San Diego Housing Market News and Analysis
Good times are back
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Submitted by wallers on April 18, 2015 - 8:51pm
Let's see historical low interest rates for historical length of time. QE easing. Affordability at all time lows, and now loosening of credit to make these unaffordable homes affordable. hmmm
Article about credit unions doing more mortgage volume.
By offering loans that address their needs — zero down payments, no private mortgage-insurance premiums, plus the standard low down-payment menus of the Federal Housing Administration (3.5 percent minimum) and the Department of Veterans Affairs (zero minimum) loans.
After years of progressively tighter rules on borrower eligibility in the wake of the housing bust, banks and mortgage companies have begun modestly easing their requirements and even expanding the types of mortgages they offer. The Mortgage Bankers Assn.'s latest credit availability index reported improvements in all four of its loan categories during January. The improvements mainly reflect positive lender responses to government efforts to ease regulations and improve affordability in the housing market — all of which means an improved environment for mortgage shoppers.
Among the initiatives: giant investor Fannie Mae's resumption of purchases of conventional mortgages with as little as 3% down. Freddie Mac, another major investor, is planning to begin similar 3% down loan purchases for mortgages closed on or after March 23.
And there is your "top" ladies and gentlemen! Sell sell sell.
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According to Mike Fratantoni, chief economist for the mortgage banker's group, "roughly 40% of investors" already have begun offering the Fannie 3% down program. The guidelines for the Freddie Mac program are in lenders' hands and there's likely to be a strong rollout for it as well.
Also contributing to better affordability: the Federal Housing Administration's reduction late last month of its costly upfront mortgage insurance premiums, a move that could expand eligibility for home purchases to thousands of buyers, according to industry estimates. Virtually all lenders who work with the FHA program began offering the lower mortgage insurance premiums when the reduction took effect in late January. The FHA insures loans with down payments as low as 3.5%.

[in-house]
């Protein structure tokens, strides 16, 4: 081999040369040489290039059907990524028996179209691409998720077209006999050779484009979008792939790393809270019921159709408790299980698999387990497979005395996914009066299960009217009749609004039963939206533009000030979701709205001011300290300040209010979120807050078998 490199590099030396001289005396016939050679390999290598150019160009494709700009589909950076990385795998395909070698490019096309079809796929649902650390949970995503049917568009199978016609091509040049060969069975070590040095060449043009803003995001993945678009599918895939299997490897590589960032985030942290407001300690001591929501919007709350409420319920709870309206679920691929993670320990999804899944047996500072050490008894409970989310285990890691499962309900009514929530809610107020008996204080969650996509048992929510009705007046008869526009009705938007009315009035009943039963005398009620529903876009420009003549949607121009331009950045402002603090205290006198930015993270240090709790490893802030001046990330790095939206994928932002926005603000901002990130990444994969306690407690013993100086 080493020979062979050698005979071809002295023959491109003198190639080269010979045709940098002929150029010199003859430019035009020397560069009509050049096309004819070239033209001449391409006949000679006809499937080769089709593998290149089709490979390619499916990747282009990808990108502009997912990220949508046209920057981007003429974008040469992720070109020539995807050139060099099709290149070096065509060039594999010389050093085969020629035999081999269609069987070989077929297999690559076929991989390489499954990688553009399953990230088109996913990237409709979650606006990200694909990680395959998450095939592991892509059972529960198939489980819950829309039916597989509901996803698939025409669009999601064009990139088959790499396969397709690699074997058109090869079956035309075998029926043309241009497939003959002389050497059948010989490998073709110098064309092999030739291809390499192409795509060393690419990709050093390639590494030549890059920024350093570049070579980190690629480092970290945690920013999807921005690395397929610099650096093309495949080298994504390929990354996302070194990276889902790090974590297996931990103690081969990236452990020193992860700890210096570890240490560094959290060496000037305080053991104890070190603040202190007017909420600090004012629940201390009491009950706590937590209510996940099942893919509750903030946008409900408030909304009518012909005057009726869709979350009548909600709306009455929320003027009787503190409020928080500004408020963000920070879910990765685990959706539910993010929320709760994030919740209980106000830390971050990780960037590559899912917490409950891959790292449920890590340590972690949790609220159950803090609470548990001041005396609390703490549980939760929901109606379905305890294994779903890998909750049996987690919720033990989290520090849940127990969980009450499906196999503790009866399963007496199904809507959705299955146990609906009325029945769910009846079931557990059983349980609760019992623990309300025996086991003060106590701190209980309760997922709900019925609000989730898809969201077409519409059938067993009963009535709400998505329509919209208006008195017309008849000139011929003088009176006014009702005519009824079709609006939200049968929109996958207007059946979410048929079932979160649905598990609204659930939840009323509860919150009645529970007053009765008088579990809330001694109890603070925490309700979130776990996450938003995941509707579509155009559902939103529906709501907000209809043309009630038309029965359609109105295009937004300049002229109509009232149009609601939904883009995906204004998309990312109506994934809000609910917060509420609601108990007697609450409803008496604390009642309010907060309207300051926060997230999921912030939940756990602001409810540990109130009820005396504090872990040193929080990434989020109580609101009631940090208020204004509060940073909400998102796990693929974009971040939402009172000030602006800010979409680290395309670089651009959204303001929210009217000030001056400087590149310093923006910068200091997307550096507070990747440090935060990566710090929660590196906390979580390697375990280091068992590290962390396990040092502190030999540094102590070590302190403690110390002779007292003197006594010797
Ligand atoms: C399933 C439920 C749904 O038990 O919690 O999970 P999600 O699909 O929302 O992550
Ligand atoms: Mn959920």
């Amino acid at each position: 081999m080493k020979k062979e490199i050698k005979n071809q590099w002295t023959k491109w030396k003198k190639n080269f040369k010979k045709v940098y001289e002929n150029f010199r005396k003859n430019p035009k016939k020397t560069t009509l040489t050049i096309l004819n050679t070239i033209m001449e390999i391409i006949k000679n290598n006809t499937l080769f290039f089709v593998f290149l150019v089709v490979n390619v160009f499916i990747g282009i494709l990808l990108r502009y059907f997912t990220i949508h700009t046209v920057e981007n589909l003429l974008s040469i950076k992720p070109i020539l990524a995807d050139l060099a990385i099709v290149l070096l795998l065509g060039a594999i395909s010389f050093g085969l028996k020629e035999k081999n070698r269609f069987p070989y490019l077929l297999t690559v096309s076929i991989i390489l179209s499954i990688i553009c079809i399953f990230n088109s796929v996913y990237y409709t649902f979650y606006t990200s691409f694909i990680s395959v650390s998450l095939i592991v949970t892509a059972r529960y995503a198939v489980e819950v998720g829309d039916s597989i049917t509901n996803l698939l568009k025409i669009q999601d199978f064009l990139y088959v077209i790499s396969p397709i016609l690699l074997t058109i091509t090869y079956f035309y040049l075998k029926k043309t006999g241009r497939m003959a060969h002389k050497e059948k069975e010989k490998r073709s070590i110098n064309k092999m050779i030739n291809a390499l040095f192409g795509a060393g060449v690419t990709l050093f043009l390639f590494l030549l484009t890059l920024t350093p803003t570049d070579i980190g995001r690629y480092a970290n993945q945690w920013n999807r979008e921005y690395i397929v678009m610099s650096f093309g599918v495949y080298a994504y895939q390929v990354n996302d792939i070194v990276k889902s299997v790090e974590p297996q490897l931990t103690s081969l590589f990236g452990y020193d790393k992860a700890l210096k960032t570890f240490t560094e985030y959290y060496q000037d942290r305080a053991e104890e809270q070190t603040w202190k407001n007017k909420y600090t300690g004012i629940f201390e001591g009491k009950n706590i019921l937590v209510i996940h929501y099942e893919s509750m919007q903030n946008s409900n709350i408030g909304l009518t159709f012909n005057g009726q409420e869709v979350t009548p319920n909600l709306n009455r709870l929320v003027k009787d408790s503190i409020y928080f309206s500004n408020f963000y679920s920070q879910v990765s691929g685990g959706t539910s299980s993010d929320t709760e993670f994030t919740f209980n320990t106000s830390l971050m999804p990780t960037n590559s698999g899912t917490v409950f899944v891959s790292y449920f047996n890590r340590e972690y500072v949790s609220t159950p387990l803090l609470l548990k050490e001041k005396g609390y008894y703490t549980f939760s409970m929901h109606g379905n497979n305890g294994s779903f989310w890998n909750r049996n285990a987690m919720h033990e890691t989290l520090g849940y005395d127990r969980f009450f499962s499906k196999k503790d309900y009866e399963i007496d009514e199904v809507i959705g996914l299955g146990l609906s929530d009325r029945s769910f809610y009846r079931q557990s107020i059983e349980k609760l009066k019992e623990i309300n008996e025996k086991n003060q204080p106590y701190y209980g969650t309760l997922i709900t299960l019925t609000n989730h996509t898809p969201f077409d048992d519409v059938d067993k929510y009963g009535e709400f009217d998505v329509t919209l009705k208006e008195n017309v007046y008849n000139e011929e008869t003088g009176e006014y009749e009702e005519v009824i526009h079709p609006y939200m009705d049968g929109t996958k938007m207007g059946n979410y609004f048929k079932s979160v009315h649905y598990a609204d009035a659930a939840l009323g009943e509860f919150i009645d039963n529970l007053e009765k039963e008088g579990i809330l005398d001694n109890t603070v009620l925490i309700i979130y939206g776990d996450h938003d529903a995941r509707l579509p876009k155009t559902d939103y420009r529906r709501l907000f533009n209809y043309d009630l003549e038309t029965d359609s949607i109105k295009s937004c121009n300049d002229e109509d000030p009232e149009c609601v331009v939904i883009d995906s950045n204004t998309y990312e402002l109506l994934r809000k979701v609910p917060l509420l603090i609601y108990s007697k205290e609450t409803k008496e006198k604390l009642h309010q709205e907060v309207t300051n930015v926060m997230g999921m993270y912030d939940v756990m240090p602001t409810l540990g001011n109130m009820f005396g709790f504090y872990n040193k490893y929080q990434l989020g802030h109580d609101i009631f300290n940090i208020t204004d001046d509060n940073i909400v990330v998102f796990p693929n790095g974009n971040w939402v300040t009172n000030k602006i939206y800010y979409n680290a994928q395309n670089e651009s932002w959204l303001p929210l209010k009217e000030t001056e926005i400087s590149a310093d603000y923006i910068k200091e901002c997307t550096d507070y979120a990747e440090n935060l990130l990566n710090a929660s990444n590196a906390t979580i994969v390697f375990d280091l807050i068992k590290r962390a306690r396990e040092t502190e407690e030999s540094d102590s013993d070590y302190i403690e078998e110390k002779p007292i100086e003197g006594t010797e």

Brad Blackwell, executive vice president of Wells Fargo Home Mortgage, the country's largest-volume mortgage originator, is certain about what's underway in the market: "Things are looking better for home buyers and refinancers" — not only in terms of underwriting requirements but in the cost of credit as well.
Wells Fargo has been "gradually opening up the credit box," Blackwell said, in part because of helpful policy clarifications and changes at Fannie Mae and Freddie Mac. Those changes give lenders greater confidence in lending to a broader spectrum of borrowers, including those who don't have high credit scores and ready cash for big down payments.
For example, he said, although the bank previously had a credit score minimum — 660 FICO on conventional loan applications — now it requires no hard and fast minimum. Instead, if Fannie Mae's and Freddie Mac's automated underwriting systems accept the application — say you've got a relatively low credit score but strong compensating factors such as solid income, ample reserves and a large-enough down payment — the bank won't say no to you solely because of the low score.
This could be especially important to people who had tough economic experiences during the recession that damaged their credit but who are now excellent candidates for a loan. On FHA applications, the bank will now accept FICO scores as low as 600, down from its previous 640 standard.
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